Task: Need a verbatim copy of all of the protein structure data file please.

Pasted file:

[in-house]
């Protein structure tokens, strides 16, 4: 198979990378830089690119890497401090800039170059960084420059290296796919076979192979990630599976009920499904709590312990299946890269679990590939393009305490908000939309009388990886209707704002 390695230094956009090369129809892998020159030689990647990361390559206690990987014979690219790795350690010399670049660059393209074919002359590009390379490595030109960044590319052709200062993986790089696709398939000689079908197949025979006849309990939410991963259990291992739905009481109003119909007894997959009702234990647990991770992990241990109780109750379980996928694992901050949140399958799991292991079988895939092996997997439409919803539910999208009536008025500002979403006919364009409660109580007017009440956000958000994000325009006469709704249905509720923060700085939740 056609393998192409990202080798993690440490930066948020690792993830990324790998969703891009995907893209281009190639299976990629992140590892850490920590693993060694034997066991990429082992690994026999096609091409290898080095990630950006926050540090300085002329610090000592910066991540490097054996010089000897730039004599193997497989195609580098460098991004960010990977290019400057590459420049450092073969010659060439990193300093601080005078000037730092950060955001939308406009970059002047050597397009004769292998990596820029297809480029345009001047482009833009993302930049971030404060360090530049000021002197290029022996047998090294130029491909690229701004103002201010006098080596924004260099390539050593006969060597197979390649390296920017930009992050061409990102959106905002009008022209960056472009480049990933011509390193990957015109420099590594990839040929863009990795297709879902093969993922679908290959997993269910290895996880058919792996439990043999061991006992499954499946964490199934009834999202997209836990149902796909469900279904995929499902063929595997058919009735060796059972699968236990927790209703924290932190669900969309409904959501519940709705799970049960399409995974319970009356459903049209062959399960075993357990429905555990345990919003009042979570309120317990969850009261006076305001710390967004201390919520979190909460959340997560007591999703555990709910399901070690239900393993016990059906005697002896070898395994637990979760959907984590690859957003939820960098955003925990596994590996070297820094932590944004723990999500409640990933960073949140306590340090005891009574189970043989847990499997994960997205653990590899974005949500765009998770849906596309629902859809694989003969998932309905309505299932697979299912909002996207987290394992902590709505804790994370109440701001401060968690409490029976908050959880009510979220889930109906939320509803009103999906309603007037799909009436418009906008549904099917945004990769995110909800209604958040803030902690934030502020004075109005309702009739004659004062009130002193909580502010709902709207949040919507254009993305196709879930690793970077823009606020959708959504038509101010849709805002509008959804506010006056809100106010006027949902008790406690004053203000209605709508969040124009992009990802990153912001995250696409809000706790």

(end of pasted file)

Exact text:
[in-house]
């Protein structure tokens, strides 16, 4: 198979990378830089690119890497401090800039170059960084420059290296796919076979192979990630599976009920499904709590312990299946890269679990590939393009305490908000939309009388990886209707704002 390695230094956009090369129809892998020159030689990647990361390559206690990987014979690219790795350690010399670049660059393209074919002359590009390379490595030109960044590319052709200062993986790089696709398939000689079908197949025979006849309990939410991963259990291992739905009481109003119909007894997959009702234990647990991770992990241990109780109750379980996928694992901050949140399958799991292991079988895939092996997997439409919803539910999208009536008025500002979403006919364009409660109580007017009440956000958000994000325009006469709704249905509720923060700085939740 056609393998192409990202080798993690440490930066948020690792993830990324790998969703891009995907893209281009190639299976990629992140590892850490920590693993060694034997066991990429082992690994026999096609091409290898080095990630950006926050540090300085002329610090000592910066991540490097054996010089000897730039004599193997497989195609580098460098991004960010990977290019400057590459420049450092073969010659060439990193300093601080005078000037730092950060955001939308406009970059002047050597397009004769292998990596820029297809480029345009001047482009833009993302930049971030404060360090530049000021002197290029022996047998090294130029491909690229701004103002201010006098080596924004260099390539050593006969060597197979390649390296920017930009992050061409990102959106905002009008022209960056472009480049990933011509390193990957015109420099590594990839040929863009990795297709879902093969993922679908290959997993269910290895996880058919792996439990043999061991006992499954499946964490199934009834999202997209836990149902796909469900279904995929499902063929595997058919009735060796059972699968236990927790209703924290932190669900969309409904959501519940709705799970049960399409995974319970009356459903049209062959399960075993357990429905555990345990919003009042979570309120317990969850009261006076305001710390967004201390919520979190909460959340997560007591999703555990709910399901070690239900393993016990059906005697002896070898395994637990979760959907984590690859957003939820960098955003925990596994590996070297820094932590944004723990999500409640990933960073949140306590340090005891009574189970043989847990499997994960997205653990590899974005949500765009998770849906596309629902859809694989003969998932309905309505299932697979299912909002996207987290394992902590709505804790994370109440701001401060968690409490029976908050959880009510979220889930109906939320509803009103999906309603007037799909009436418009906008549904099917945004990769995110909800209604958040803030902690934030502020004075109005309702009739004659004062009130002193909580502010709902709207949040919507254009993305196709879930690793970077823009606020959708959504038509101010849709805002509008959804506010006056809100106010006027949902008790406690004053203000209605709508969040124009992009990802990153912001995250696409809000706790």